7. Include an extracurricular section. Just think from a resume screeners perspective - isn't that the most interesting part of a resume? If you have a hobby that makes you stand out, it could account for the bonus points that get you the interview.

8. This isn't a necessity but before submitting your resume, I'd recommend converting it to .pdf format. There are handy online tools that can do this for you including PDF Converter PDF just looks more professional and shows that you're willing to go that extra mile. It also avoids compatibility issues with the various word processing software.

9. Again not a necessity but in the interest of brevity and impact - I'd try to limit the Resume to 1 page. If you must make it two pages, make sure to try and fill them both up. NEVER make your resume more than 2 pages - it's more of a CV at that point.

10. It's probably a good idea at some point to do some brainstorming and come up with all the skills that you have developed in each of your previous school/work experiences. This way even if you don't use a particular skill on one of your resumes you'll still have it in mind when writing the next one

11. Think like a resume screener, make sure the most important points are at the top of your resume!

12. Use action verbs like conducted, performed, collaborated, analyzed, managed

13. Stress your interpersonal/communication and other transferable skills - this is most applicable when you're a researcher applying for a non-research position. I'm willing to bet Human Resources will think you have poor people skills (unfortunately people can be biased!) solely based on your degree so inform them otherwise.

DON'T

1. Use fancy fonts or tons of text sizes, you want your resume to be easy on the eyes but keep the appearance professional.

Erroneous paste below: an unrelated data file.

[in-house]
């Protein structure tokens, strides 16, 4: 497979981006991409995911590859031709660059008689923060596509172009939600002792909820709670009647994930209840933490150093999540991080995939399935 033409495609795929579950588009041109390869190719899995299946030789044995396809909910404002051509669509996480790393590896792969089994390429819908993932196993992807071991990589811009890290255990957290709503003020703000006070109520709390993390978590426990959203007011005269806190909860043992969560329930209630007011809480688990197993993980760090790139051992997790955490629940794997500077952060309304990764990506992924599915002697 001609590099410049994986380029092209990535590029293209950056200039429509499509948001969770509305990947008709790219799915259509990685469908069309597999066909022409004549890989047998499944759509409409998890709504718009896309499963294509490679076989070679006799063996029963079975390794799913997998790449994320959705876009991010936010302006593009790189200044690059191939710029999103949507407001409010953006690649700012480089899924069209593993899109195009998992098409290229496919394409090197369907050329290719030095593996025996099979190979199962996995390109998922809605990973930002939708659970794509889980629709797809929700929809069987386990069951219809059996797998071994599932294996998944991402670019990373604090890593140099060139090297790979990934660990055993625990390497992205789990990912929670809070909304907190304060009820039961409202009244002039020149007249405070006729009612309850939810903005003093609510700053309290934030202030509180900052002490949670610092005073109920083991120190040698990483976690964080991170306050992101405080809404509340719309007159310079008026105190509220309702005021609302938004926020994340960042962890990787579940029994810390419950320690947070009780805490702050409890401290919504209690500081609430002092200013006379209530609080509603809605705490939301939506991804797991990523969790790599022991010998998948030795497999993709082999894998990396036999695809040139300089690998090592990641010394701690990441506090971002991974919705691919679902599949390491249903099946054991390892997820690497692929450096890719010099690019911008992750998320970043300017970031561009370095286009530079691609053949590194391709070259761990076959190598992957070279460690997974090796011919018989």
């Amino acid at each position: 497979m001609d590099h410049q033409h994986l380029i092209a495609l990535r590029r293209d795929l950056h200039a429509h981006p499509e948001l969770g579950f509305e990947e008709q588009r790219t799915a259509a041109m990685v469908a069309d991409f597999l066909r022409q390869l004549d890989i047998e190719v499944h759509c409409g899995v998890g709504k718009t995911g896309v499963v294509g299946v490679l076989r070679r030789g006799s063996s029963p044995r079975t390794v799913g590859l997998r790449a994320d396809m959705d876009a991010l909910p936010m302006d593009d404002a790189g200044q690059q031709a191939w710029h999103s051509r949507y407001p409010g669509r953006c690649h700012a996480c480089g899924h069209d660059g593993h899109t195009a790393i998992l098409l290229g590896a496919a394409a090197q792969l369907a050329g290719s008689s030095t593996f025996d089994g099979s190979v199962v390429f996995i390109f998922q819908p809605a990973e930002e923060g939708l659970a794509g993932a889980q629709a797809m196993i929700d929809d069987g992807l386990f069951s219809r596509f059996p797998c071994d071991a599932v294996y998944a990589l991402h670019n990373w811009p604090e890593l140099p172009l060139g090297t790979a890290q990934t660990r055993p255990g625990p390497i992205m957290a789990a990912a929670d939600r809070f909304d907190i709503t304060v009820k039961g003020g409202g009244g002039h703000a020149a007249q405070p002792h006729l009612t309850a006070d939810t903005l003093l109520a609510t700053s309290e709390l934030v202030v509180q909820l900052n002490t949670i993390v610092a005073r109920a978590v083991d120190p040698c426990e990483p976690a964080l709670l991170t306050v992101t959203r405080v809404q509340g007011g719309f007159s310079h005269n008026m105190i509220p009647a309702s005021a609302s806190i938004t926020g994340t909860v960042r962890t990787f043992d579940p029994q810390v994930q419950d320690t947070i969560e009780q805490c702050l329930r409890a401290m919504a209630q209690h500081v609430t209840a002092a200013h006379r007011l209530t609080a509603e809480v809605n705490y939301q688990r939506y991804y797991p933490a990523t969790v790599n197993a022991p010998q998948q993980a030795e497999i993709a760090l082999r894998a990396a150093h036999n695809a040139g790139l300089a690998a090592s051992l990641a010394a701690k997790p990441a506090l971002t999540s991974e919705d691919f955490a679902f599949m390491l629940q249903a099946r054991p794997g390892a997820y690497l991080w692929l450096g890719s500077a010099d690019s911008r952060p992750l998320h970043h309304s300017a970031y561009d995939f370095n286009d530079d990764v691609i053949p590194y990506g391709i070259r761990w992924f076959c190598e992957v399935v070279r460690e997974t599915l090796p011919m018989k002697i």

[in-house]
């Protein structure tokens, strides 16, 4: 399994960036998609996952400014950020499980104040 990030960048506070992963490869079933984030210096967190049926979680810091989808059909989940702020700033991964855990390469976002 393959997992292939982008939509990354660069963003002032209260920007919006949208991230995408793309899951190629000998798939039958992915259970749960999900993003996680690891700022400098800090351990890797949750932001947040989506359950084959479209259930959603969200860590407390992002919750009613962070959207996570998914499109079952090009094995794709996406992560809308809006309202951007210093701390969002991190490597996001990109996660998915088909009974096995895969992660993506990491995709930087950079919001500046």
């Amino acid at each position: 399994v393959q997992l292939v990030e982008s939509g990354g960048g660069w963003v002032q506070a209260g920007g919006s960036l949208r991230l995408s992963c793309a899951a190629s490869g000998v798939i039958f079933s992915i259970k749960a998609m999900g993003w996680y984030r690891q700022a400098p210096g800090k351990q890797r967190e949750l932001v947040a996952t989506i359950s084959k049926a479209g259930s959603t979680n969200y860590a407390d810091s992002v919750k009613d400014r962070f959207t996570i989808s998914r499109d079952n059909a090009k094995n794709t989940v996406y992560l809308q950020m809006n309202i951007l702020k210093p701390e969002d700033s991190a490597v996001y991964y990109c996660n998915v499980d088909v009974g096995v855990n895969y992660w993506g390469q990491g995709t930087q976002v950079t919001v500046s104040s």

2. Include irrelevant information - If the job doesn't require you (or list it as an asset) to have a particular skill - save space and don't put it on!

3. Make the body text less than 11 point font (They'll be squinting to read it)

4. Make the resume cluttered, try to make your points concise if you find yourself running out of space

5. Use personal pronouns like I, Me, My

6. Discount the power of personally delivering your resume

Two more notes - the statement "References available upon request" is generally considered OPTIONAL because employers assume it. the objective statement is also optional, personally I don't include one - but I can recognize that it has advantages (specifically for targeting a particular job)

p.s. In case you don't know what an objective statement is, you generally put it at the top of your resume under your name and it is a brief summary of your current career/personal goals.

I hope that you've found some of this information useful. If not you can always check out the links for further reading. If you have any questions feel free to leave a comment or if you have some constructive input to make!

Useful Links

Resume formats

About.com resume format guideQuintcareers.com

Resume Do's and Don'ts

Accepted.comKelly Services

Objective statements

Toronto Job Classifieds Objective Statement Eduers.comEasyJob.net

General resume resources

New Grad Life BlogspotU of T Career Website

Blog, CareersCaleD